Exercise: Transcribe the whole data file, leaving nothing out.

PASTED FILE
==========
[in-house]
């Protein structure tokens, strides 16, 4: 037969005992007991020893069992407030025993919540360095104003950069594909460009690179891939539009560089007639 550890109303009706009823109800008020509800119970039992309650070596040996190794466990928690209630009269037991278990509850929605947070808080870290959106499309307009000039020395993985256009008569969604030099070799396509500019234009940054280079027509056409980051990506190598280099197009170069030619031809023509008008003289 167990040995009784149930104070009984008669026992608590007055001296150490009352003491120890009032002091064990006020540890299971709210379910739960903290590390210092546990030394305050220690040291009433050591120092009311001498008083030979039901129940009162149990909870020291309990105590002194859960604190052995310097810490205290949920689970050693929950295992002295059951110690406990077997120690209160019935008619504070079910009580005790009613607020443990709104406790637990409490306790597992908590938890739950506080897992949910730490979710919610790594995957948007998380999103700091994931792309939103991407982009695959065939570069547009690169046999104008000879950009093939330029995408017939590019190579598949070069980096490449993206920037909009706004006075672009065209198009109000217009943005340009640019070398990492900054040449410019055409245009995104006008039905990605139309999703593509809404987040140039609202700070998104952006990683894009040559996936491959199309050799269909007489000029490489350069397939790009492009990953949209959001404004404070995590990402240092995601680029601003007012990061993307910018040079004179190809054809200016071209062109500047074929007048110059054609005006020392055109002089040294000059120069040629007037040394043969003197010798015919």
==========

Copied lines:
[in-house]
């Protein structure tokens, strides 16, 4: 037969005992007991020893069992407030025993919540360095104003950069594909460009690179891939539009560089007639 550890109303009706009823109800008020509800119970039992309650070596040996190794466990928690209630009269037991278990509850929605947070808080870290959106499309307009000039020395993985256009008569969604030099070799396509500019234009940054280079027509056409980051990506190598280099197009170069030619031809023509008008003289 167990040995009784149930104070009984008669026992608590007055001296150490009352003491120890009032002091064990006020540890299971709210379910739960903290590390210092546990030394305050220690040291009433050591120092009311001498008083030979039901129940009162149990909870020291309990105590002194859960604190052995310097810490205290949920689970050693929950295992002295059951110690406990077997120690209160019935008619504070079910009580005790009613607020443990709104406790637990409490306790597992908590938890739950506080897992949910730490979710919610790594995957948007998380999103700091994931792309939103991407982009695959065939570069547009690169046999104008000879950009093939330029995408017939590019190579598949070069980096490449993206920037909009706004006075672009065209198009109000217009943005340009640019070398990492900054040449410019055409245009995104006008039905990605139309999703593509809404987040140039609202700070998104952006990683894009040559996936491959199309050799269909007489000029490489350069397939790009492009990953949209959001404004404070995590990402240092995601680029601003007012990061993307910018040079004179190809054809200016071209062109500047074929007048110059054609005006020392055109002089040294000059120069040629007037040394043969003197010798015919």